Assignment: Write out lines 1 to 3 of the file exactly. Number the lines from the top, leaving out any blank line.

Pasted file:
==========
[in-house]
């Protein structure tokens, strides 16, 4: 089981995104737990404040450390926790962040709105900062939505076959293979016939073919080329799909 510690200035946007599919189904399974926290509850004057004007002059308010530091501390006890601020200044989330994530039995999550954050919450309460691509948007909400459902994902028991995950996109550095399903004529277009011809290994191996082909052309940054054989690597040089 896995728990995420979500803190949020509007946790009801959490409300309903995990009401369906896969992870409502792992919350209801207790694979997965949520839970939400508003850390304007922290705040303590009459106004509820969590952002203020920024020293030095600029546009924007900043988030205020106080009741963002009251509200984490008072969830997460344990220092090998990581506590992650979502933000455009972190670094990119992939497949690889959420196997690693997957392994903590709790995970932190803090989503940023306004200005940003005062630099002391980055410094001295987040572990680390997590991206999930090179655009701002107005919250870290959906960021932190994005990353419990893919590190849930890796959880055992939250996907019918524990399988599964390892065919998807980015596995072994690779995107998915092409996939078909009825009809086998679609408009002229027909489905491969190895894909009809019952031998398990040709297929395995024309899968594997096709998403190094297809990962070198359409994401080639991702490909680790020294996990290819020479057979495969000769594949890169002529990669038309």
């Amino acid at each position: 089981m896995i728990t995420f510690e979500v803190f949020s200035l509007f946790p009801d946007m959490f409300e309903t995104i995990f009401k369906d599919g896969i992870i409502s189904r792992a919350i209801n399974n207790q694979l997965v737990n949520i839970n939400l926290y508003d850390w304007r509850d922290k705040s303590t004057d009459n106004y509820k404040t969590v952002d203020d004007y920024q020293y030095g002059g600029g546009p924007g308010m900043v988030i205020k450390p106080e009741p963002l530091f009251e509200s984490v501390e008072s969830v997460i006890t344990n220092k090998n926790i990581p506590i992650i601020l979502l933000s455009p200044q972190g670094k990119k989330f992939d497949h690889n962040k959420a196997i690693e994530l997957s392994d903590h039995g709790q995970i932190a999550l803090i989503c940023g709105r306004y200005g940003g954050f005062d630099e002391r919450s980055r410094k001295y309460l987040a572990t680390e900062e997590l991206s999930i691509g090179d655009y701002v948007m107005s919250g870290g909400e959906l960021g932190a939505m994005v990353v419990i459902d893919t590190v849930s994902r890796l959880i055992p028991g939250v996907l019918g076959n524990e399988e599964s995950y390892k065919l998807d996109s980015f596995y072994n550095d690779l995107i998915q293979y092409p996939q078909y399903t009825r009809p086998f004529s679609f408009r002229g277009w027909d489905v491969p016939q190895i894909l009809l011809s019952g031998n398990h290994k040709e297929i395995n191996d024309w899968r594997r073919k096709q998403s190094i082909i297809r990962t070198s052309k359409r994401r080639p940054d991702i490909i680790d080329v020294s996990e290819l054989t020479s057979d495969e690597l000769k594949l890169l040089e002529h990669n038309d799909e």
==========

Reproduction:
[in-house]
């Protein structure tokens, strides 16, 4: 089981995104737990404040450390926790962040709105900062939505076959293979016939073919080329799909 510690200035946007599919189904399974926290509850004057004007002059308010530091501390006890601020200044989330994530039995999550954050919450309460691509948007909400459902994902028991995950996109550095399903004529277009011809290994191996082909052309940054054989690597040089 896995728990995420979500803190949020509007946790009801959490409300309903995990009401369906896969992870409502792992919350209801207790694979997965949520839970939400508003850390304007922290705040303590009459106004509820969590952002203020920024020293030095600029546009924007900043988030205020106080009741963002009251509200984490008072969830997460344990220092090998990581506590992650979502933000455009972190670094990119992939497949690889959420196997690693997957392994903590709790995970932190803090989503940023306004200005940003005062630099002391980055410094001295987040572990680390997590991206999930090179655009701002107005919250870290959906960021932190994005990353419990893919590190849930890796959880055992939250996907019918524990399988599964390892065919998807980015596995072994690779995107998915092409996939078909009825009809086998679609408009002229027909489905491969190895894909009809019952031998398990040709297929395995024309899968594997096709998403190094297809990962070198359409994401080639991702490909680790020294996990290819020479057979495969000769594949890169002529990669038309």
């Amino acid at each position: 089981m896995i728990t995420f510690e979500v803190f949020s200035l509007f946790p009801d946007m959490f409300e309903t995104i995990f009401k369906d599919g896969i992870i409502s189904r792992a919350i209801n399974n207790q694979l997965v737990n949520i839970n939400l926290y508003d850390w304007r509850d922290k705040s303590t004057d009459n106004y509820k404040t969590v952002d203020d004007y920024q020293y030095g002059g600029g546009p924007g308010m900043v988030i205020k450390p106080e009741p963002l530091f009251e509200s984490v501390e008072s969830v997460i006890t344990n220092k090998n926790i990581p506590i992650i601020l979502l933000s455009p200044q972190g670094k990119k989330f992939d497949h690889n962040k959420a196997i690693e994530l997957s392994d903590h039995g709790q995970i932190a999550l803090i989503c940023g709105r306004y200005g940003g954050f005062d630099e002391r919450s980055r410094k001295y309460l987040a572990t680390e900062e997590l991206s999930i691509g090179d655009y701002v948007m107005s919250g870290g909400e959906l960021g932190a939505m994005v990353v419990i459902d893919t590190v849930s994902r890796l959880i055992p028991g939250v996907l019918g076959n524990e399988e599964s995950y390892k065919l998807d996109s980015f596995y072994n550095d690779l995107i998915q293979y092409p996939q078909y399903t009825r009809p086998f004529s679609f408009r002229g277009w027909d489905v491969p016939q190895i894909l009809l011809s019952g031998n398990h290994k040709e297929i395995n191996d024309w899968r594997r073919k096709q998403s190094i082909i297809r990962t070198s052309k359409r994401r080639p940054d991702i490909i680790d080329v020294s996990e290819l054989t020479s057979d495969e690597l000769k594949l890169l040089e002529h990669n038309d799909e």